Little Blue Pill Goes Generic Today, and Pfizer Joins In

Kerry Dooley Young

Disclosures

December 11, 2017

Pfizer Inc will bring its own generic version of its erectile dysfunction (ED) drug Viagra (sildenafil citrate) to the United States market today, seeking to preserve some sales as generic competition starts up for one of the world's most famous drugs. Teva Pharmaceutical Industries Ltd is launching its rival generic version today.

Viagra technically does not lose patent protection until 2020, but Pfizer reached a settlement with Teva in December 2013 allowing the company to launch its generic version on today's date.

New York–based Pfizer will start selling what's known as an "authorized generic," manufactured by its subsidiary Greenstone LLC, priced at $30 to $35 per pill, a company spokesman told Medscape Medical News. That's roughly half or less of the $65-a-pill cost for Viagra seen on pharmacy websites. Pfizer noted that it's difficult to determine how much of this discount will reach consumers because of markups and variations in pharmacy pricing. Israel-based Teva declined to comment to Medscape Medical News on its plans for pricing its version of generic Viagra.

Pfizer already has seen significant erosion in its sales of Viagra, an iconic blue pill that once topped $2 billion in annual revenue. With the 1998 US introduction of Viagra, Pfizer pioneered a market for erectile dysfunction drugs. Yet the drug soon faced competition from rival phosphodiesterase type 5 inhibitors, such as vardenafil (Levitra, Bayer/GlaxoSmithKline) and tadalafil (Cialis, Eli Lilly). Pfizer reported Viagra revenue of about $1.6 billion last year.

New Strategies

Pfizer already has employed two separate strategies that may help it hang onto sales in the ED market. It markets Revatio, a lower-dose version of sildenafil (the active ingredient in Viagra) intended for  pulmonary arterial hypertension. And regulators in the United Kingdom last month approved a version of Viagra that can be sold without a prescription.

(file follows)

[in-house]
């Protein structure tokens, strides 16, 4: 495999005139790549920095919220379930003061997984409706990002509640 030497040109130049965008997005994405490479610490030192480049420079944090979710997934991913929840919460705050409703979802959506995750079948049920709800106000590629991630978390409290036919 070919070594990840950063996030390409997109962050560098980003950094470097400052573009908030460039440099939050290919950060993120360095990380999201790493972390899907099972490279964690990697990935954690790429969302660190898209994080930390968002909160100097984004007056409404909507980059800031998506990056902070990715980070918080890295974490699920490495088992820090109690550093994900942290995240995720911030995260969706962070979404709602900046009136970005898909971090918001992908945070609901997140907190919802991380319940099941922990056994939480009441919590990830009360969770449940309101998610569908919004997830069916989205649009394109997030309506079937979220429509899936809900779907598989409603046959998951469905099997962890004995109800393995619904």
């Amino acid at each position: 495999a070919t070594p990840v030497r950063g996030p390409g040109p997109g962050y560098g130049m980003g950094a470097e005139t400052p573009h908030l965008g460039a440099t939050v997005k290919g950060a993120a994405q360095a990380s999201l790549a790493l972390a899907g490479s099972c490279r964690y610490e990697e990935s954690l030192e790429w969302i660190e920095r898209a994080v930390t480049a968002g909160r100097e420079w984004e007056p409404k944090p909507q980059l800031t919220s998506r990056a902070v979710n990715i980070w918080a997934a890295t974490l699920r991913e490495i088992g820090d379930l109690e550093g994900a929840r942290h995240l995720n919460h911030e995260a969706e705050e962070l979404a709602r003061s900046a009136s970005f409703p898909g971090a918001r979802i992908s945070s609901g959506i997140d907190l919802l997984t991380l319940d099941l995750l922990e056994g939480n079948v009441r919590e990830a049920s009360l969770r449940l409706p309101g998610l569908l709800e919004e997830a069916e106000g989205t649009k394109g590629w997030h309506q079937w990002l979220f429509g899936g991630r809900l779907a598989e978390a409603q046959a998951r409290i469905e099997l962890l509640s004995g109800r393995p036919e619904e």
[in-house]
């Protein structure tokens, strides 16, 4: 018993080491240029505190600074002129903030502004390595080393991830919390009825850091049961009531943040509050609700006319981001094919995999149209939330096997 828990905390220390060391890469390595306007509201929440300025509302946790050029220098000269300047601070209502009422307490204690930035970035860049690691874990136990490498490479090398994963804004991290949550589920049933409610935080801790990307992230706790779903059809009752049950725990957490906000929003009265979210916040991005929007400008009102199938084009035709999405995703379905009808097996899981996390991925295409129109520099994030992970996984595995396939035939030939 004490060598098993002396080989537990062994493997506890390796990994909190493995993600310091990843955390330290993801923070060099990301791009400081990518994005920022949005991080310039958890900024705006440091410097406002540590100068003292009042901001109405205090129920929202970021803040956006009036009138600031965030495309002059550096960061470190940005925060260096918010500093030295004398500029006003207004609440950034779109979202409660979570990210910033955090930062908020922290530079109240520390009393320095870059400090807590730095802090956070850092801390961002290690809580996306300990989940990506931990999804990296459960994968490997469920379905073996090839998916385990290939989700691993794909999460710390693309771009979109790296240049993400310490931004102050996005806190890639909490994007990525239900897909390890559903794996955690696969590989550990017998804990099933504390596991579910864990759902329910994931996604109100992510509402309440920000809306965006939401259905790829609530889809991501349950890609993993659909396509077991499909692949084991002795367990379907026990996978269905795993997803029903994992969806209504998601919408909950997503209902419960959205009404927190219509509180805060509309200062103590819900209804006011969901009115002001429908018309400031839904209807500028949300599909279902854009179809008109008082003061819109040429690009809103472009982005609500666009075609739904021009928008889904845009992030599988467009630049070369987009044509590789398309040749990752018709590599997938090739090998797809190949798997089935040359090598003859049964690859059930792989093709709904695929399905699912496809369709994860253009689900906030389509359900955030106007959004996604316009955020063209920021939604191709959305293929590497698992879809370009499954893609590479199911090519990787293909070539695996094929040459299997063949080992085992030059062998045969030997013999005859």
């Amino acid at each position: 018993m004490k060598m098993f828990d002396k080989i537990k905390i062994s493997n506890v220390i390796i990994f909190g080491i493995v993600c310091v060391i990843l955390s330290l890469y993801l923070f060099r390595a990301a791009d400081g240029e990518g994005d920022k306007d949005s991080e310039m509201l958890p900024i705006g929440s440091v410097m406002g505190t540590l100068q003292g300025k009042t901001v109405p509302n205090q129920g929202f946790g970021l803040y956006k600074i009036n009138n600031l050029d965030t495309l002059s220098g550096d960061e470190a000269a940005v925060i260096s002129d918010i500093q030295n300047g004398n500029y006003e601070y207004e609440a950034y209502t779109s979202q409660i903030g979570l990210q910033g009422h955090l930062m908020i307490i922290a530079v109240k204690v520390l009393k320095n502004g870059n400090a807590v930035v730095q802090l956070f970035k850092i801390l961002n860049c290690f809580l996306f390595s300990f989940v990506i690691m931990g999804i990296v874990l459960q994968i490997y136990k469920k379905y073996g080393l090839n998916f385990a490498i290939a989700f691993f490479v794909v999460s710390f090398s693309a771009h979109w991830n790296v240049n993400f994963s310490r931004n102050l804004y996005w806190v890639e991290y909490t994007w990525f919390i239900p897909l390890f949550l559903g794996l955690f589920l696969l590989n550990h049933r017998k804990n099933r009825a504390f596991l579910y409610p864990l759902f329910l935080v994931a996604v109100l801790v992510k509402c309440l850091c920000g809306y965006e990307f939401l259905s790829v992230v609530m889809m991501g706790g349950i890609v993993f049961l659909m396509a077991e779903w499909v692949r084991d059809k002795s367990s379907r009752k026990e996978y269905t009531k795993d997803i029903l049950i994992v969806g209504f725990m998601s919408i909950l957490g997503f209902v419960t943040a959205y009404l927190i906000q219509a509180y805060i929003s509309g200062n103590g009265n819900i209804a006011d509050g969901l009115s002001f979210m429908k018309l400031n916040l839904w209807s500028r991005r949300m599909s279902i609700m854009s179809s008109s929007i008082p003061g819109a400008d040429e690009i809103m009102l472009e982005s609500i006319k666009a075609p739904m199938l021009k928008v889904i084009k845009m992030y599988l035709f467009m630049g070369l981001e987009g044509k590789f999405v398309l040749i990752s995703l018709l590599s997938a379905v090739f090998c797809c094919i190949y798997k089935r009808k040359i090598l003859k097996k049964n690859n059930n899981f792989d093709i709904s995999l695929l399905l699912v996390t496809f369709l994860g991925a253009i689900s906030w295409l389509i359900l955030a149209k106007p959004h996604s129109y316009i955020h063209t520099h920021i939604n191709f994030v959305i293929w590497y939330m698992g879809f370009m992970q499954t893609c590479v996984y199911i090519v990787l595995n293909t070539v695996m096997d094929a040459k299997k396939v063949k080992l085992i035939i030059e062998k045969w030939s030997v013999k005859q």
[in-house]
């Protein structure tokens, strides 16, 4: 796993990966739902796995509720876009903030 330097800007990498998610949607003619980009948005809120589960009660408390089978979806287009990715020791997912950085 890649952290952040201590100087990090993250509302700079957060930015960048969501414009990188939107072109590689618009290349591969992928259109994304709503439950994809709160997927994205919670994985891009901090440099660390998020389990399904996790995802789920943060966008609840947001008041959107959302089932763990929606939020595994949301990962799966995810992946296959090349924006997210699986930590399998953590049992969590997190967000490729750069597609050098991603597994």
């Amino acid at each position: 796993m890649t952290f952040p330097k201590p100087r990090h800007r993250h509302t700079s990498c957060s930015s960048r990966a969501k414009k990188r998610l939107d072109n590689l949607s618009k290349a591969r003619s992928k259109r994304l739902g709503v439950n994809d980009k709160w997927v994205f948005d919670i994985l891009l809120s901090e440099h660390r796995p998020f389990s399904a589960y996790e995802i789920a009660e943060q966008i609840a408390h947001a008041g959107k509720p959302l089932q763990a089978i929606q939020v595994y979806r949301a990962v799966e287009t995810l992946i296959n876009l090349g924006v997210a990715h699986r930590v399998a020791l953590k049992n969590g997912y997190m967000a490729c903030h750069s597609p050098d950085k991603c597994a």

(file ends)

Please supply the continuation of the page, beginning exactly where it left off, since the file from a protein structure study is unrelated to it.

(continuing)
Pharmacy websites have for some time shown men how to save by using Revatio.  GoodRx says generic and branded versions of Revatio already compete with Viagra, with "the most common version of sildenafil" costing "around $14.45, 95% off the average retail price of $291.46." In a 2013 blog post, Cooper Drug Store of August, Kansas, reported saving a customer "exactly $238.72 on just one prescription by asking his physician to prescribe generic Revatio, which was covered at a generic copay, rather than brand-name Levitra."

In the United Kingdom, regulators in November cited concerns about counterfeit versions of Viagra as a reason for allowing pharmacy sales of the drug without requiring prescriptions. In the past 5 years, the United Kingdom's Medicines and Healthcare products Regulatory Agency (MHRA)  investigators seized more than £50 million of unlicensed and counterfeit erectile dysfunction medicines, the agency said.
"Making this medication more widely available will help direct men who might not otherwise seek help into the healthcare system and away from the risks that come with buying medicines from websites operating illegally," the UK regulators said in a statement.

The MHRA said that pharmacists will be able to determine whether men can get a 50-mg version of the drug, branded as Viagra Connect. The drug is not intended for patients with severe heart, liver, or kidney conditions, the UK regulators stressed.

Over-the-Counter Viagra in US Future? It's "Tricky"

For the US market, making such a switch for Viagra "would be a tricky decision, and one that's important to get right," Caleb Alexander, MD, co-director of the Center for Drug Safety and Effectiveness at the Bloomberg School of Public Health at Johns Hopkins University, Baltimore, Maryland, told Medscape Medical News. The US Food and Drug Administration in recent years has approved switches from prescription requirements to over-the-counter status for several allergy medicines.

"This would not be a slam dunk" for Viagra, Dr Alexander said of any potential bid to switch status for Viagra in the United States. "This is no Allegra. This is no Zyrtec."

Many men have ED as a result of chronic diseases, he said. For that reason, doctors need to weigh the potential risk for complications among men in poor health posed by using drugs such as Viagra.

"The same patients that have erectile dysfunction often have diabetes or heart disease or other vascular disease," said Dr Alexander, who is also a practicing primary care physician. "This is a medicine that, by virtue of the condition that it's treating, will be used [by men who] are at elevated risk for adverse events."

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